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OLAR v. TARR

January 12, 1972

RUBY OLAR ET AL., PLAINTIFFS,
v.
CURTIS W. TARR, DIRECTOR OF SELECTIVE SERVICE, ET AL., DEFENDANTS.



The opinion of the court was delivered by: Napoli, District Judge.

MEMORANDUM OPINION AND ORDER

This is a purported class action seeking pre-induction review of the validity of induction orders postponed past the expiration date of induction authority under the Military Selective Service Act of 1967, 50 App. U.S.C. § 451 et seq. [the Act].

The case now comes before the Court on plaintiffs' motion pursuant to Rule 23(c) of the Federal Rules of Civil Procedure, requesting this Court: (1) to define the class of plaintiffs; (2) to enter an order directing them to show cause why this action should not be maintained as a class action, why they should not be permitted to intervene, and why they should not be included in the defined class; and (3) to enter an order approving the proposed notice and method of service.

The named plaintiffs, Selective Service registrants, have brought this action against certain Selective Service officials on behalf of themselves and all other Selective Service registrants similarly situated, alleging that their orders to report for induction were invalidated by Section 17(c) of the Act, 50 App. U.S.C. § 467(c), when their reporting dates were postponed beyond July 1, 1971. The plaintiffs seek a judgment declaring these induction orders to be void and an order in the nature of mandamus directing the defendants to cancel them. Jurisdiction is alleged to be founded on 28 U.S.C. § 1331, 1361, 2201, and 2202. The plaintiffs, citing Oestereich v. Selective Service System, Local Board 11, 393 U.S. 233, 89 S.Ct. 414, 21 L.Ed. 2d 402 (1968) and Breen v. Selective Service, Local Board No. 16, 396 U.S. 460, 90 S.Ct. 661, 24 L.Ed.2d 653 (1970), also contend that Section 10(b)(3) of the Act, 50 App. U.S.C. § 460(b)(3), does not bar the preinduction review they seek.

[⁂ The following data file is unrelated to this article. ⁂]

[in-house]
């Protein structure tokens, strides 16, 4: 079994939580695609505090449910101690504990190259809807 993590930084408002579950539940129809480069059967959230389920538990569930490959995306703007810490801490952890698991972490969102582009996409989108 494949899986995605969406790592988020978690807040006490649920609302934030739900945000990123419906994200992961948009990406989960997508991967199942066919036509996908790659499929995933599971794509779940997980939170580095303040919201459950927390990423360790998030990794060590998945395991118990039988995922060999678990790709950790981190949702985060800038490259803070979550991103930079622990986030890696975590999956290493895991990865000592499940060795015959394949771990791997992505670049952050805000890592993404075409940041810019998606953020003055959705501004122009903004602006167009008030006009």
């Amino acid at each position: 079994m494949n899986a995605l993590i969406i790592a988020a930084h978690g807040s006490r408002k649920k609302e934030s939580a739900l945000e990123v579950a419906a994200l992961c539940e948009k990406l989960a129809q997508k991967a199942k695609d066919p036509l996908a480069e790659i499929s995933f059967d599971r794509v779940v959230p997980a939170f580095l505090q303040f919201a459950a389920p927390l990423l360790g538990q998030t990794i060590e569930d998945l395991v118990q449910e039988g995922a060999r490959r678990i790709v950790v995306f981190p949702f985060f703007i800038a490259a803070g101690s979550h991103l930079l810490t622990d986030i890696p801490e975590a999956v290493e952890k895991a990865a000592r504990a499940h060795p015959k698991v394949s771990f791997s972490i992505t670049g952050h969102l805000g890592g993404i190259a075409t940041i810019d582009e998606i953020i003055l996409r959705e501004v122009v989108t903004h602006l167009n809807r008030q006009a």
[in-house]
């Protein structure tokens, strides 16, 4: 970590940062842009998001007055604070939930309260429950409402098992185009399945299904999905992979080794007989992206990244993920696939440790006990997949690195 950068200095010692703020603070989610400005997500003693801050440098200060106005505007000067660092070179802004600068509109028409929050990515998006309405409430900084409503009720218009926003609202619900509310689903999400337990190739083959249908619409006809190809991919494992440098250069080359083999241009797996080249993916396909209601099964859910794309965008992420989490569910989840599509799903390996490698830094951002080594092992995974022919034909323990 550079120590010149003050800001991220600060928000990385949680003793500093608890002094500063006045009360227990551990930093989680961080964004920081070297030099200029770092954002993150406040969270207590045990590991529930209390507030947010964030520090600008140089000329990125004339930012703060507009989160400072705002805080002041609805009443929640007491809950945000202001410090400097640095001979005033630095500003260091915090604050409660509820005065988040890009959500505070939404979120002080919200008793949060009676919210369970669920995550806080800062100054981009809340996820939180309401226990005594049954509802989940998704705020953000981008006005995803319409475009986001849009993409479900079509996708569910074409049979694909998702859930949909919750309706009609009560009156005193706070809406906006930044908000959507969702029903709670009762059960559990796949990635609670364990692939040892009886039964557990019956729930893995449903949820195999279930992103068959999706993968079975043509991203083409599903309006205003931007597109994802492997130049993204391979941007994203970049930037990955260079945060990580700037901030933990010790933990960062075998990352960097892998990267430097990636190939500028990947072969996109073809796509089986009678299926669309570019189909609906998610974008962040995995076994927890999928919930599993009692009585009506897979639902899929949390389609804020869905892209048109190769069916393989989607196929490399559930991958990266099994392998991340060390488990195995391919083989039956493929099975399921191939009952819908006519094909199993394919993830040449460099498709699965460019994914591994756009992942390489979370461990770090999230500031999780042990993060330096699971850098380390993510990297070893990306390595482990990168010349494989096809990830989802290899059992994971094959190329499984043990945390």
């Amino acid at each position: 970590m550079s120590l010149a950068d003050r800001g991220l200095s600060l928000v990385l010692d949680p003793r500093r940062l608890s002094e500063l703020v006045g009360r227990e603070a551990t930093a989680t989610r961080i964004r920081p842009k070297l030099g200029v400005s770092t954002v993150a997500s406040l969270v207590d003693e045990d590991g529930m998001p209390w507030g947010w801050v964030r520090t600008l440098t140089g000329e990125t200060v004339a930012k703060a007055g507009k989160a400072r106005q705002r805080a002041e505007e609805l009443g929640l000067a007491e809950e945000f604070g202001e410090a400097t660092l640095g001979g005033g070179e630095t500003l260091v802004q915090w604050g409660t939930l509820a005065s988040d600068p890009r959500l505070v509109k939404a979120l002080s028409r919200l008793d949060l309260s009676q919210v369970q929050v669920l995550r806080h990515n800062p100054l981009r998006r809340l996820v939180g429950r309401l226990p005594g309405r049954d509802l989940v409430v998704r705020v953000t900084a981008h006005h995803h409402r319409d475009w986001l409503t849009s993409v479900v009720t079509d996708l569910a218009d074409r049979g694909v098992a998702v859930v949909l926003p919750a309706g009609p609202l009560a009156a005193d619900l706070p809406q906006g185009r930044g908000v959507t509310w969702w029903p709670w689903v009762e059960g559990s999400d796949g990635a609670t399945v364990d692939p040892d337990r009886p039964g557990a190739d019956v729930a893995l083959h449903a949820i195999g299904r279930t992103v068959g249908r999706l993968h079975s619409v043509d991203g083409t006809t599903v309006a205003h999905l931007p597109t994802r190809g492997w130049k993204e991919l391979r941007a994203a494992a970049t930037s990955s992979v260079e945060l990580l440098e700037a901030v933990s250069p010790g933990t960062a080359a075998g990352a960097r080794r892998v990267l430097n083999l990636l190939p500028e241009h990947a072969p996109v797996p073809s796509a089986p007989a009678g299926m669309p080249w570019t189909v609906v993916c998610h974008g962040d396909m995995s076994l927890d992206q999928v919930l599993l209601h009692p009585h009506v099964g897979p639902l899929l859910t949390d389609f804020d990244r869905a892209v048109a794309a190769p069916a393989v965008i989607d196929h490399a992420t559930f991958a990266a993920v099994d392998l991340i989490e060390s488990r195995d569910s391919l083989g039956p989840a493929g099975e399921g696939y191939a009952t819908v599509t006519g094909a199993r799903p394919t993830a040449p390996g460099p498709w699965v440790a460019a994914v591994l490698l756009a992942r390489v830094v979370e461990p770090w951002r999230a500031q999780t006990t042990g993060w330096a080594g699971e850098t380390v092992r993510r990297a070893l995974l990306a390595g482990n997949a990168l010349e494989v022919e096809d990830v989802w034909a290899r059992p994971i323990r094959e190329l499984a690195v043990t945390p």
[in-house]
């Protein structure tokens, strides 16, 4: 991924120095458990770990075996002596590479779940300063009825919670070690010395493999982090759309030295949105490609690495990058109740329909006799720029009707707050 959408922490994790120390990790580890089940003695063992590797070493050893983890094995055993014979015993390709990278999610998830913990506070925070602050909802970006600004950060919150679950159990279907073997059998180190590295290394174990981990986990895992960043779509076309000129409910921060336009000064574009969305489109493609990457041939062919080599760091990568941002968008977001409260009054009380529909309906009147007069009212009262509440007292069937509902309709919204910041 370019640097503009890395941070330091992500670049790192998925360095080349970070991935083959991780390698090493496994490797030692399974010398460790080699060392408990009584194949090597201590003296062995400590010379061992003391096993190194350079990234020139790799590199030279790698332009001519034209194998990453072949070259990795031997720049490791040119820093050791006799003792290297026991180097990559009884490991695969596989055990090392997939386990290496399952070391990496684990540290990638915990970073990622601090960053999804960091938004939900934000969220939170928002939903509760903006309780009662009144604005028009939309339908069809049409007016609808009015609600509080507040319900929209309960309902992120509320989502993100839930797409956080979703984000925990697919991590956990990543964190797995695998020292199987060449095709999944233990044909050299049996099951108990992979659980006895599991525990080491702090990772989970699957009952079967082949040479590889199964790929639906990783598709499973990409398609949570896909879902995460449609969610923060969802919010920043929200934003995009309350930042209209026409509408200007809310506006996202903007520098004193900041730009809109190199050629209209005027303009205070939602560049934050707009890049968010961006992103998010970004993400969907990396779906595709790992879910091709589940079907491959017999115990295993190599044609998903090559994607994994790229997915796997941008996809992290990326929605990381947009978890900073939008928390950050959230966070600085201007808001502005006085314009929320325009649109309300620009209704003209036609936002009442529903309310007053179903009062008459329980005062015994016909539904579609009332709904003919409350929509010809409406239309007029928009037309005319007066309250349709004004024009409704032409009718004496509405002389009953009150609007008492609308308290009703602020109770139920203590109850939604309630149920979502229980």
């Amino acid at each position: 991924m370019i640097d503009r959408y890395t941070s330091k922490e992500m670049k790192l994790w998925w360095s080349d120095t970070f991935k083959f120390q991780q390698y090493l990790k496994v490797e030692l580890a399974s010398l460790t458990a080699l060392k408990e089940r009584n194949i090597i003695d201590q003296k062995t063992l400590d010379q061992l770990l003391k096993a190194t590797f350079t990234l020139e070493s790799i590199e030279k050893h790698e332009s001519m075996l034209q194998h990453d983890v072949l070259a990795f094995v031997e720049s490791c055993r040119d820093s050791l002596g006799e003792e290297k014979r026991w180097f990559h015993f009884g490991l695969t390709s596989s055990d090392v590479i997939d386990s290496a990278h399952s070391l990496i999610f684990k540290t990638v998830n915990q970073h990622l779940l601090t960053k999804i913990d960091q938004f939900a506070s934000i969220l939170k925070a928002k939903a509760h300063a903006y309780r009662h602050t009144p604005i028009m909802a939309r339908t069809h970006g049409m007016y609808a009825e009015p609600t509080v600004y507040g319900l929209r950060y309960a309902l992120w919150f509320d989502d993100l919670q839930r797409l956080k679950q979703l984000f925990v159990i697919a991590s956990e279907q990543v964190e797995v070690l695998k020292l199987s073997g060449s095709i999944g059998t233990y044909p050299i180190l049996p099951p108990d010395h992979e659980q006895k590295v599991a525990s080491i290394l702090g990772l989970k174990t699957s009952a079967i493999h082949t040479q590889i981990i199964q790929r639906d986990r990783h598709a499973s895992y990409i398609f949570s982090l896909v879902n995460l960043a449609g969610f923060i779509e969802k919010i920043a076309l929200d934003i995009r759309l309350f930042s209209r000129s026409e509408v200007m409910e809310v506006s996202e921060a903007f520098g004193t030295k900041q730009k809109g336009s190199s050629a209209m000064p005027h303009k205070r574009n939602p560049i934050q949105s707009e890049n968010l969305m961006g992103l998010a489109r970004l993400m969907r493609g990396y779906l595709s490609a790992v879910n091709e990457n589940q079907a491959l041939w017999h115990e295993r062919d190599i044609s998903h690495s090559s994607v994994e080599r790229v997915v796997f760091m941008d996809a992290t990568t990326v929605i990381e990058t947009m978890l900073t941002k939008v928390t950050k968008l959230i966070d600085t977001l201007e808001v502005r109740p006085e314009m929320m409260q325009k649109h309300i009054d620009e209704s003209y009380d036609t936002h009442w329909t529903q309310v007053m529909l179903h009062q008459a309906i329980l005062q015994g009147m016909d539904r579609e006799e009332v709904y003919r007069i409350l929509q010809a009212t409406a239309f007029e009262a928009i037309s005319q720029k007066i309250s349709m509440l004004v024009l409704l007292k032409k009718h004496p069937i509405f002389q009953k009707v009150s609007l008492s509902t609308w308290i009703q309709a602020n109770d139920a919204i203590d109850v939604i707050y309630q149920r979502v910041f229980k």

The defendants oppose this motion and contend not only that this action is barred by Section 10(b)(3), but also that a class action is not proper considering the few who could gain any significant benefit as against the expense, the disruption of the Selective Service System and the many who could suffer delays of induction.

Section 10(b)(3) of the Act provides in pertinent part that:

  No judicial review shall be made of the
  classification or processing of any registrant by
  local boards, appeal boards, or the President, except
  as a defense to a criminal prosecution instituted
  under section 12 of this title, after the registrant
  has responded either affirmatively or negatively to
  an order to report for induction * * *.
  50 App. U.S.C. § 460(b)(3).

While this prohibition appears absolute on its face, the Supreme Court has carved judicial exceptions in Oestereich and Breen to allow preinduction judicial review under limited circumstances.

In Oestereich, supra, the petitioner was a theology student entitled under § 6(g) of the Act (50 App. U.S.C. § 456(g)), to a statutory exemption from training and service, and who was therefore classified IV-D. After he returned his registration certificate to the Government in order to protest the Viet Nam war, his local board reclassified him I-A and subsequently ordered him for induction under Selective Service System regulations authorizing the Board to declare him "delinquent" for failure to have his registration certificate in his personal possession. Petitioner sought pre-induction review contesting the validity of the delinquency procedure, but the district court dismissed his suit and the Court of Appeals for the Tenth Circuit affirmed per curiam. The Supreme Court reversed, finding that there was no authorization for the revocation of statutory exemptions by means of delinquency classifications. The Court stated that Section 10(b)(3) did not bar jurisdiction since:

  We deal with conduct of a local Board that is
  basically lawless.
  The case we decide today involves a clear departure
  by the Board from its statutory mandate.
  Our construction leaves § 10(b)(3) unimpaired in the
  normal operations of the Act. Oestereich, supra,
  393 U.S. 237-238, 89 S.Ct. 416.

Breen, supra, also involved a petitioner who was reclassified, from II-S to I-A, as a result of his returning his registration certificate to the Government and his being found a "delinquent." After finding that the statutory deferment involved was mandatory, the Court stated that:

  We are consequently unable to distinguish this case
  from Oestereich. In both situations a draft
  registrant who was required by the relevant law not
  to be inducted was in fact ordered to report for
  military service. In both cases the order for
  induction involved a "clear departure by the Board
  from its statutory mandate," ...

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